An estimated 2,300 accidental overhead line contacts occur each year in the United States. Each year an average of 15 electrocutions were caused by contact between cranes or similar boomed vehicles and energized overhead power lines. More than half of these crane-related electrocutions occurred in the construction industry. A new animated video in OSHA's educational series about potential hazards in the construction industry is now available.

“Prevent Electrocutions: Work Safely With Cranes Near Power Lines” is the 14th video in the series, which are based on real-life incidents. They include detailed depictions of hazards and the safety measures that would have prevented the injuries and fatalities.

Available in both English and Spanish, the videos are brief, easy to understand and geared to the needs of employers and workers. To stream or download the videos, visit OSHA’s construction v-tools web page or Department of Labor YouTube channel.

[Source: Occupational Safety and Health Administration]

Local Governments

Firefighters are more likely to develop certain types of cancer than the general population, according to a recent study from the U.S. Fire Administration. Read more about the cancer risks firefighters face.

A recent U.S. Fire Administration (USFA) and National Institute for Occupational Safety and Health (NIOSH) research project clarifies the relationship between firefighter occupational exposures and cancer.

After examining mortality patterns and cancer incidence among a group of 29,993 U.S. career firefighters employed between 1950–2009 in the cities of San Francisco, Calif.; Chicago, Ill.; and Philadelphia, Pa., the researchers found that:

  • Cancers of the respiratory, digestive and urinary systems accounted for a majority of the types of cancer seen in the study population. The higher rates suggest that firefighters are more likely to develop those cancers.
  • The population of firefighters in the study had double the rate of mesothelioma than the U.S. population as a whole. This was the first study ever to identify an excess of mesothelioma in U.S. firefighters. The researchers said it was likely that the findings were associated with exposure to asbestos, a known cause of mesothelioma.
  • Firefighters can be exposed to contaminants from fires that are known or suspected to cause cancer. These contaminants include combustion by-products such as benzene and formaldehyde, and materials in debris such as asbestos from older structures.
  • The findings of the new study do not address other factors that can influence risk for cancer, such as smoking, diet and alcohol consumption. In addition, few women and minorities were in the study population, limiting the ability to draw statistical conclusions about their risk for cancer.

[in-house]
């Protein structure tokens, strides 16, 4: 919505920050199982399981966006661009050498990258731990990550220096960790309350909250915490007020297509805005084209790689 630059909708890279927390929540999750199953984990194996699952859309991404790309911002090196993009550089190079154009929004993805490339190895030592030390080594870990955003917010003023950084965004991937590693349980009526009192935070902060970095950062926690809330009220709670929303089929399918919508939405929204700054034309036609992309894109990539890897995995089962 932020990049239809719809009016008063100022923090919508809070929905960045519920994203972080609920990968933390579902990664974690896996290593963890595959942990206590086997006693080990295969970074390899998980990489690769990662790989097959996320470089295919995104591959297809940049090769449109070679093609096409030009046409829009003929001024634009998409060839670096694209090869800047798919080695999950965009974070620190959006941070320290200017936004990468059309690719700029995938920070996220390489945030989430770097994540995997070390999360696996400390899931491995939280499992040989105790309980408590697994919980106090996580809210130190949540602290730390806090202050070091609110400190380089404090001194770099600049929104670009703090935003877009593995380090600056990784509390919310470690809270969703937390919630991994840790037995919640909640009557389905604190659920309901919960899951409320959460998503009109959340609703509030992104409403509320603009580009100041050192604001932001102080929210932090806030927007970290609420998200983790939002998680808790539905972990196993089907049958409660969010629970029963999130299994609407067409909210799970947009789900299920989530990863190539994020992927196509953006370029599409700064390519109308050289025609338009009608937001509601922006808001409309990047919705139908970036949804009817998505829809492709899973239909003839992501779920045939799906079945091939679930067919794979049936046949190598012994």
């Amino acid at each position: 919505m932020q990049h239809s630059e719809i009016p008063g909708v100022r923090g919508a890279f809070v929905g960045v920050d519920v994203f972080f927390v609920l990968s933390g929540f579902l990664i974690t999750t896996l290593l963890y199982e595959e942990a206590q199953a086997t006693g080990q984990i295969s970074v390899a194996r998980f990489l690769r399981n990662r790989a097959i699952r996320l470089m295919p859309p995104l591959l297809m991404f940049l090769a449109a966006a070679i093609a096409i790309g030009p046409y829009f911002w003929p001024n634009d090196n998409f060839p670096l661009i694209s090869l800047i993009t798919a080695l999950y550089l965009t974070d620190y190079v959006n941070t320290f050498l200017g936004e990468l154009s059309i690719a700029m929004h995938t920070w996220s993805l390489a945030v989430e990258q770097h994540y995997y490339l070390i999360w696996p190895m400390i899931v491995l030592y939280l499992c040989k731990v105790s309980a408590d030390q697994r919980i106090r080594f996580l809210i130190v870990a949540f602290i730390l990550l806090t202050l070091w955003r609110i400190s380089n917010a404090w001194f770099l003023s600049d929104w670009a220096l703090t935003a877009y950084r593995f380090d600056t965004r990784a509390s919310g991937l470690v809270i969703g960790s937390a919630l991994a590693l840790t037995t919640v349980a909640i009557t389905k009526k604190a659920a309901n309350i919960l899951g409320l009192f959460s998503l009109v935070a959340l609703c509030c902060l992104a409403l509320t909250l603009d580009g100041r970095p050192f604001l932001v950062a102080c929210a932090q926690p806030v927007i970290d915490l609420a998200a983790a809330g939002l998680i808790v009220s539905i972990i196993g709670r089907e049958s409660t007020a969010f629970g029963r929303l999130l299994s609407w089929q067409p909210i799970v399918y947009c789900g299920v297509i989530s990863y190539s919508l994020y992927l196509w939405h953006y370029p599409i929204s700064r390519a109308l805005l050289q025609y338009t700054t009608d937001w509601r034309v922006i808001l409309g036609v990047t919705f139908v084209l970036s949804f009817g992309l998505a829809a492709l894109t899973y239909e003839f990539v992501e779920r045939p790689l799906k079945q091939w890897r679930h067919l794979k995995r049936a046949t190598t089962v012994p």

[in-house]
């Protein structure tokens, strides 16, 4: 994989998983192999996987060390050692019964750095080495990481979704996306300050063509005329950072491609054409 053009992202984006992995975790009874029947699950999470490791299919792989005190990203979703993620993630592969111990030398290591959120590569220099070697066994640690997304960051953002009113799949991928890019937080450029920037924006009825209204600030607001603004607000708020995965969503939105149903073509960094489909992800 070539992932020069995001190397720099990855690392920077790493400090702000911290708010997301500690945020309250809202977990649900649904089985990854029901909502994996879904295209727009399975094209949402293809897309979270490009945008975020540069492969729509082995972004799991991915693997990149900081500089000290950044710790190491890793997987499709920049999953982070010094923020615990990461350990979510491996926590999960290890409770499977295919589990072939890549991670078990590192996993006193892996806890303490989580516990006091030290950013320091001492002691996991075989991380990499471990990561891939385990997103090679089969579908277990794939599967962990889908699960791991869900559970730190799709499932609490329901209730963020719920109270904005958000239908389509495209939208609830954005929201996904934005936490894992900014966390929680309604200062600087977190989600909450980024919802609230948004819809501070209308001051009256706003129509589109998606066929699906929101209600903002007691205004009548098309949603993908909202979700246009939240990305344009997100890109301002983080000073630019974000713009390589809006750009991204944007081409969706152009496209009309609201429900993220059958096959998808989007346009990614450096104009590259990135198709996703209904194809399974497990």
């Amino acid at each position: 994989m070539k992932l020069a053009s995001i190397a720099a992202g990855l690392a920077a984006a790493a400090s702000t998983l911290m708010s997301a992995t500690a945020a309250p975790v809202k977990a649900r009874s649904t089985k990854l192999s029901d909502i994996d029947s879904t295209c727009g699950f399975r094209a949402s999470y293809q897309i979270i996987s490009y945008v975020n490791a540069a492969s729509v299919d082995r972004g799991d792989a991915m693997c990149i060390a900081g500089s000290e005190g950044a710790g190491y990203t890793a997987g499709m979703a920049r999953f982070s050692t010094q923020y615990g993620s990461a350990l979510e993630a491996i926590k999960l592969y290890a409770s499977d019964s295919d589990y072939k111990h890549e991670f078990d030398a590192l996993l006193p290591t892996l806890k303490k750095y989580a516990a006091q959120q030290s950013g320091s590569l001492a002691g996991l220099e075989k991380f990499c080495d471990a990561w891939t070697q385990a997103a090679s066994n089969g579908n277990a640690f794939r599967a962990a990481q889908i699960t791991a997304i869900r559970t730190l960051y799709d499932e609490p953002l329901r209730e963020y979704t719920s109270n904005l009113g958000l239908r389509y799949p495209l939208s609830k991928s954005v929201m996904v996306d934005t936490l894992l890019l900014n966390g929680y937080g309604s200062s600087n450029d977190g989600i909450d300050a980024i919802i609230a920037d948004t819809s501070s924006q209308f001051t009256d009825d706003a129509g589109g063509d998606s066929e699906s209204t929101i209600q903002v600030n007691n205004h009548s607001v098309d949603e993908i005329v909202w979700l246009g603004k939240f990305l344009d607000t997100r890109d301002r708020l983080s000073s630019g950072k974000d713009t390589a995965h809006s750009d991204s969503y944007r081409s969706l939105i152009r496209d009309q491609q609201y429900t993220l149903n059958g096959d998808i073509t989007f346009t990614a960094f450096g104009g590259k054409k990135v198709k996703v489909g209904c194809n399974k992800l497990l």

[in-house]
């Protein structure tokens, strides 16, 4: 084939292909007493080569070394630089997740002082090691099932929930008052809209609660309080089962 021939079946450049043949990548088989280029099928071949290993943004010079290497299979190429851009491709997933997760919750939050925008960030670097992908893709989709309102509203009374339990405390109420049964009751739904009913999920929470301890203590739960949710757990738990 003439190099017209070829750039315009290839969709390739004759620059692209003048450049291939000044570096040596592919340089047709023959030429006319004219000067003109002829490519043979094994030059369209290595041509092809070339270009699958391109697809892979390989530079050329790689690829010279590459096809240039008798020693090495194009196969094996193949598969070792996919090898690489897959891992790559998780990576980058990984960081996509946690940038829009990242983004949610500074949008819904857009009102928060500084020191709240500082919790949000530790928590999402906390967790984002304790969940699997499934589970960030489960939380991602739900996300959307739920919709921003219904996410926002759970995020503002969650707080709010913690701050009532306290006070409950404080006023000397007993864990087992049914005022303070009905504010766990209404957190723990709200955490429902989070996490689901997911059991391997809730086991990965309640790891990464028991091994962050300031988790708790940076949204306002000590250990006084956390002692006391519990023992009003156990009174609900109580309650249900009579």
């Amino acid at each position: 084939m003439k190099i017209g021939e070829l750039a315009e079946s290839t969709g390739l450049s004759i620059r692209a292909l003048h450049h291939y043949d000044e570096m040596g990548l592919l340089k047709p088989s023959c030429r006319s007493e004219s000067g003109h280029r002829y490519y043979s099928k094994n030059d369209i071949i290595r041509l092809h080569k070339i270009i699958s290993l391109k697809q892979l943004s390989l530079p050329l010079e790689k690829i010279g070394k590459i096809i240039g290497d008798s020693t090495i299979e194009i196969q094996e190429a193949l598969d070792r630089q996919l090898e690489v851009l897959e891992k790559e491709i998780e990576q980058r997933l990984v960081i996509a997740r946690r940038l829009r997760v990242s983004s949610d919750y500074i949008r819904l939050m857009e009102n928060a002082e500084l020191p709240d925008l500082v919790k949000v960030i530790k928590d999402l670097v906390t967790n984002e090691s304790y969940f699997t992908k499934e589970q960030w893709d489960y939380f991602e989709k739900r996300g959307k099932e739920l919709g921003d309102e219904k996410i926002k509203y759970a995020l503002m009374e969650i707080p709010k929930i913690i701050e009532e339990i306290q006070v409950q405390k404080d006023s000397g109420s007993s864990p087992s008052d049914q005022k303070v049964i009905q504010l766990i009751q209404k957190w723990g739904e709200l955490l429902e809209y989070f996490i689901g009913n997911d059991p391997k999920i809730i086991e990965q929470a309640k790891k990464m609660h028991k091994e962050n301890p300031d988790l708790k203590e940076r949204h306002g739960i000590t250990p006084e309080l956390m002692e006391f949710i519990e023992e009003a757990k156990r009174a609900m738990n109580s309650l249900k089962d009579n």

The findings of this NIOSH study were reported in an Oct. 14, 2013, article published by the international peer-reviewed journal Occupational and Environmental Medicine.

Background
USFA and NIOSH partnered on a study to examine the potential for increased risk of cancer among firefighters due to exposures from smoke, soot and other contaminants in the line of duty. This was a formal epidemiological study with medical oversight.

The primary objective of the project was to clarify the relationship between firefighter occupational exposures and cancer. The project improves upon previously published firefighter studies by significantly increasing the study group size and person-years at risk, and using a more detailed exposure surrogate metric in both the mortality and incidence analyses than are found in most previous studies. These improvements increase the precision of disease risk estimates.

This NIOSH study supported by USFA was intended to fill gaps in current knowledge and inform ongoing efforts to further characterize the cancer risk associated with certain exposures. By analyzing deaths and cancer cases among firefighters, NIOSH attempted to determine whether:

  • More cancers than expected occurred among the group.
  • Cancers are definitively associated with exposures to the contaminants to which firefighters may have been exposed.

In collaboration with the National Cancer Institute and the University of California at Davis/Department of Public Health Sciences, NIOSH researchers found that a combined population of almost 30,000 firefighters from three large cities had higher rates of several types of cancers, and of all cancers combined, than the U.S. population as a whole.